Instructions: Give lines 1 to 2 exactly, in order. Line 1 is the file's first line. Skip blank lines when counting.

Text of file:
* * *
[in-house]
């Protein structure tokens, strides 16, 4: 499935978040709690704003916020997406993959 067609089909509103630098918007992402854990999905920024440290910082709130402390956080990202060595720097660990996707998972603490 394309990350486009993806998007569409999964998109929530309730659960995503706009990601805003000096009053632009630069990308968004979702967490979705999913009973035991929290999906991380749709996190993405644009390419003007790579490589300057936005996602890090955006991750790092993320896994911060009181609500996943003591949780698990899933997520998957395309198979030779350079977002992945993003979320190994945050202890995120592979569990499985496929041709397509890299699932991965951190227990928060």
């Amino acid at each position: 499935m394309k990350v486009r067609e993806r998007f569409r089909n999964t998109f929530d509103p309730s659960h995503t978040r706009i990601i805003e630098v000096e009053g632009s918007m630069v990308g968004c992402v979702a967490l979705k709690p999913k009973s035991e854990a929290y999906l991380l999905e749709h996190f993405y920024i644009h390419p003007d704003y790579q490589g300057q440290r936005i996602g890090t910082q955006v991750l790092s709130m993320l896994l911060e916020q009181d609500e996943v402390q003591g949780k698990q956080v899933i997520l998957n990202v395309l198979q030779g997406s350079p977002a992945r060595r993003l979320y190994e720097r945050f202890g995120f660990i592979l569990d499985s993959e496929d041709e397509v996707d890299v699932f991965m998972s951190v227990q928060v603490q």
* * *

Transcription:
[in-house]
């Protein structure tokens, strides 16, 4: 499935978040709690704003916020997406993959 067609089909509103630098918007992402854990999905920024440290910082709130402390956080990202060595720097660990996707998972603490 394309990350486009993806998007569409999964998109929530309730659960995503706009990601805003000096009053632009630069990308968004979702967490979705999913009973035991929290999906991380749709996190993405644009390419003007790579490589300057936005996602890090955006991750790092993320896994911060009181609500996943003591949780698990899933997520998957395309198979030779350079977002992945993003979320190994945050202890995120592979569990499985496929041709397509890299699932991965951190227990928060």